Web dev at the end of the world, from Hveragerði, Iceland

Why did Paul Graham argue against equality?

He has, in a very short space of time, written two different essays that argue in favour of economic inequality.

I won’t link to them because they are more agitprop than argument.

While the reasons why he has written them are obvious, I haven’t seen anybody state them outright.

Endemic economic inequality isn’t caused by startups and hasn’t been caused by startups in the past. Their effects on inequality tend to be more localised.

The massive economic inequality we face today was created through deregulation of the finance industry and a refusal at the part of the authorities to punish finance industry malfeasance.

That’s it. Deregulation and the decriminalisation of financial misconduct is the cause of most of the economic inequality we face in the West.

Trying to fix economic inequality without reversing deregulation or addressing finance industry malfeasance is like trying to resurrect a corpse with a low-sodium diet.

Then why is Paul Graham arguing so vociferously against pro-equality rhetoric? Why is a guy who is a startup guy through and through, building up an argument against economic equality?

Because, with Uber, startups have become proxies for extra-legal deregulation. The value Uber creates for its investors isn’t in technical innovation but in its ability to capture the market, at higher margins, by circumventing regulations and regulatory bodies.

Which might be a net improvement in places where regulatory bodies are completely captured, corrupt, and under the control of the market incumbents they’re supposed to regulate (like most US regulatory bodies, for example). But it is disastrous in countries and sectors where deregulation has met with resistance following the crash of 2008.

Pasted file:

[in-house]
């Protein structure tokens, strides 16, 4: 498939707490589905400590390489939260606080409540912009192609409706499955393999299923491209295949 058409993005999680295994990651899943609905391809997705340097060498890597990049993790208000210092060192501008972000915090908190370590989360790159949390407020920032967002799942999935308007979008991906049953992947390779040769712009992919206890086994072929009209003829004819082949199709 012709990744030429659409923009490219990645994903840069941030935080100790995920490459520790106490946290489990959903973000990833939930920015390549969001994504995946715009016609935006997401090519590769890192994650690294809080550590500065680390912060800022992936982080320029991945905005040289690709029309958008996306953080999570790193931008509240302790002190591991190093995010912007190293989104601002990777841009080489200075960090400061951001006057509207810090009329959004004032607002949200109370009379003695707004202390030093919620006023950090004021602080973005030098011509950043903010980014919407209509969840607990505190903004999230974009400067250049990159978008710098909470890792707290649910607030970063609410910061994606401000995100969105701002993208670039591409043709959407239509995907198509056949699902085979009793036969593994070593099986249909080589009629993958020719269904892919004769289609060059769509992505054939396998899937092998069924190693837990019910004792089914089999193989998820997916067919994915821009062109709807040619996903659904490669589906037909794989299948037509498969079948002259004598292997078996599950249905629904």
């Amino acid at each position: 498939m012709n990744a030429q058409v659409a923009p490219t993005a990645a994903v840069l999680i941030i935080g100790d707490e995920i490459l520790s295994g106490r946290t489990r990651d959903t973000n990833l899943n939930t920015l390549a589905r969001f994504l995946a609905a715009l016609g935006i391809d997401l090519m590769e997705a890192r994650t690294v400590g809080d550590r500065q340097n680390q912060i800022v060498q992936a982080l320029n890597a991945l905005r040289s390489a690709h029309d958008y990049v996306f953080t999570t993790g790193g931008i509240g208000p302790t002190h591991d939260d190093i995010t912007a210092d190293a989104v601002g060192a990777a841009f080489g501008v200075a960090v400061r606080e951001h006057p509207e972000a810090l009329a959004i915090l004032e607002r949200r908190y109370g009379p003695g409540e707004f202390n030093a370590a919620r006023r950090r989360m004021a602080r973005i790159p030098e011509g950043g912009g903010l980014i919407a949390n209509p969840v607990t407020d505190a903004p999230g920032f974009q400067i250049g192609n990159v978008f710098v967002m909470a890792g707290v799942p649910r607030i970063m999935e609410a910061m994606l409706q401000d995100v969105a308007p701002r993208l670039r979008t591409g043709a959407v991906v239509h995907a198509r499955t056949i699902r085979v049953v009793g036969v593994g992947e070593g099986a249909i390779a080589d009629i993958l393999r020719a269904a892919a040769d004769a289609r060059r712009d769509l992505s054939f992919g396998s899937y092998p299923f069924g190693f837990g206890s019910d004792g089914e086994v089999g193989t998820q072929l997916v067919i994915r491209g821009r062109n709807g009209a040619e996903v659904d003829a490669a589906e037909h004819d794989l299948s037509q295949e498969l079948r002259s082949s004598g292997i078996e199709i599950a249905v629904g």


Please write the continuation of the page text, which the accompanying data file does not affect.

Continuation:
Startups in the style of Uber are vehicles for deregulation and deregulation, by letting the financial class grab more of the economy, directly causes economic inequality.

Ergo, if Paul Graham wants to continue to be a successful venture capitalist while maintaining a public presence, he has to come up with a plausible argument against restoring economic equality.

His first and second attempts failed miserably—only rallied more people to worry about inequality, if anything—but his won’t be the last.

Odds are that we’re going to see a lot more leaders in the tech industry come out against equality over the next few years. They have to because the tech industry is becoming an inequality industry.

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